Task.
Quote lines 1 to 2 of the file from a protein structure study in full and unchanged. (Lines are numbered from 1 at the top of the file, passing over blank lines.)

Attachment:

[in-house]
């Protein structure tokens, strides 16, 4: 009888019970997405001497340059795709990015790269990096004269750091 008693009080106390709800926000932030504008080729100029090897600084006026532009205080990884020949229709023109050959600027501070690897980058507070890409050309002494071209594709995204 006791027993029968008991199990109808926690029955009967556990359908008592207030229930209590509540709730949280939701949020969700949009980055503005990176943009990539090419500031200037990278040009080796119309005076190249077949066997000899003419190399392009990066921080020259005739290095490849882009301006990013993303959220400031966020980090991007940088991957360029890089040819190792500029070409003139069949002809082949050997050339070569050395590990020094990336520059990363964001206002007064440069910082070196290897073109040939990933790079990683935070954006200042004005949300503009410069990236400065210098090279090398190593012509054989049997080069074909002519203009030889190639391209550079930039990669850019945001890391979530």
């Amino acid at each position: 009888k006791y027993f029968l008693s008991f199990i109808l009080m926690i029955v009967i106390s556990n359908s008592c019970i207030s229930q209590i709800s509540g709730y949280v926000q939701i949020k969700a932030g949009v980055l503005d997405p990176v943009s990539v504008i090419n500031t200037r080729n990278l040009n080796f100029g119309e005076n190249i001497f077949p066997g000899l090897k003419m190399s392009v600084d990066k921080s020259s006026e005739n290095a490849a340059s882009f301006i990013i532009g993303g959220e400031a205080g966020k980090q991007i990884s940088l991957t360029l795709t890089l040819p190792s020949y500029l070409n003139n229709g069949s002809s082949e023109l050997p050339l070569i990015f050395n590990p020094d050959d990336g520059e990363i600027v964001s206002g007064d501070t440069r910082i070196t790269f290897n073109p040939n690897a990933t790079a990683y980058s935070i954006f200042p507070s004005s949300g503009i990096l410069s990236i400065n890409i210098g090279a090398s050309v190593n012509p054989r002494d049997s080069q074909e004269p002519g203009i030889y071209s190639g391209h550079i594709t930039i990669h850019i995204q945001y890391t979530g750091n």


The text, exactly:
[in-house]
């Protein structure tokens, strides 16, 4: 009888019970997405001497340059795709990015790269990096004269750091 008693009080106390709800926000932030504008080729100029090897600084006026532009205080990884020949229709023109050959600027501070690897980058507070890409050309002494071209594709995204 006791027993029968008991199990109808926690029955009967556990359908008592207030229930209590509540709730949280939701949020969700949009980055503005990176943009990539090419500031200037990278040009080796119309005076190249077949066997000899003419190399392009990066921080020259005739290095490849882009301006990013993303959220400031966020980090991007940088991957360029890089040819190792500029070409003139069949002809082949050997050339070569050395590990020094990336520059990363964001206002007064440069910082070196290897073109040939990933790079990683935070954006200042004005949300503009410069990236400065210098090279090398190593012509054989049997080069074909002519203009030889190639391209550079930039990669850019945001890391979530």